Spotlight: An Interview with Rachel Kleit and Lynne Manzo on their Work, "To Move or not to Move: Relationships to Place and Relocation Choices in Hope IV"

Rachel Kleit
Associate Professor at the Daniel J. Evans School of Public Affairs
Adjunct Associate Professor Urban Design & Planning
University of Washington

Lynne Manzo
Associate Professor in the College of Architecture and Urban Planning
University of Washington

Professor Kleit's research interests include public and assisted housing self-sufficiency programs; the impacts of housing programs that mix income groups; and connections between housing location, neighborhood composition, social networks, and access to opportunity. She is the recipient of the 1998 Young Scholar Award from the Urban Affairs Association and Sage Publications, and the 1999 Best Student Paper Award in Housing and Community Development from the Association of Collegiate Schools of Planning and the Fannie Mae Foundation. She is also a recipient of a U.S. Department of Housing and Urban Development Urban Scholar Postdoctoral Fellowship to support research on the New Holly HOPE VI site in Seattle.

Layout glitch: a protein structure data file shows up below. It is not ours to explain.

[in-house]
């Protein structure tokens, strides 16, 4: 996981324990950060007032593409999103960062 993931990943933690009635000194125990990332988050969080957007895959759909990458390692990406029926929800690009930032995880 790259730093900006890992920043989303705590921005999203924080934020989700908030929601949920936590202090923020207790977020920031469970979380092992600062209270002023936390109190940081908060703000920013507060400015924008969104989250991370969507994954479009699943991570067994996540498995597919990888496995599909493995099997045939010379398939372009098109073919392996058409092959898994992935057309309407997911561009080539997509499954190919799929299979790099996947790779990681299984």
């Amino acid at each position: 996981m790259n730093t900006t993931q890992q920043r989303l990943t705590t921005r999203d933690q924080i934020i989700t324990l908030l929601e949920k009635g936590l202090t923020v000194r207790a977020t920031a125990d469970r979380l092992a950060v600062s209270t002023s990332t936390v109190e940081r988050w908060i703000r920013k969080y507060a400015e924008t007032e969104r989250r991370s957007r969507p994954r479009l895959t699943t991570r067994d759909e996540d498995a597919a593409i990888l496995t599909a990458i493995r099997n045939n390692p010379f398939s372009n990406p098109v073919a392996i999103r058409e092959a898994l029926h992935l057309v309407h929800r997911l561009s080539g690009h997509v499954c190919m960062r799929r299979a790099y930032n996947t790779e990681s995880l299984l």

Prof Manzo’s interests and areas of research address environment and behavior in urban space and focus on issues of place attachment, place identity, community participation and development as well as the politics of place. She has spent years conducting housing research and participating in advocacy efforts for affordable housing. As a co-founder of the Housing Environments Research Group at the City University of New York, she researched and advocated for tenants rights to affordable housing and researched grassroots organizing and building rehabilitation efforts among residents of landlord abandoned buildings. In Seattle, Prof Manzo is conducting research on the Seattle Housing Authority’s High Point community and evaluating King County Housing Authority’s redevelopment of Park Lake Homes in White Center.

As an Environmental Psychologist, Professor Manzo specializes in the study of the interrelationships between people and their physical surroundings. Her view of the environment includes not only natural and built settings, but also the socio-cultural and political milieu that shape the appearance, meanings and uses of space.

The West Coast Poverty Center had the opportunity to ask Professors Kleit and Manzo about their thoughts on their recent publication " To Move or Not to Move: Relationshiops to Place and Relocation Choices in HOPE VI," published in the Housing Policy Debate, Vol. 17, No. 2 (2006) and highlighted in WCPC Research Flash 2008-4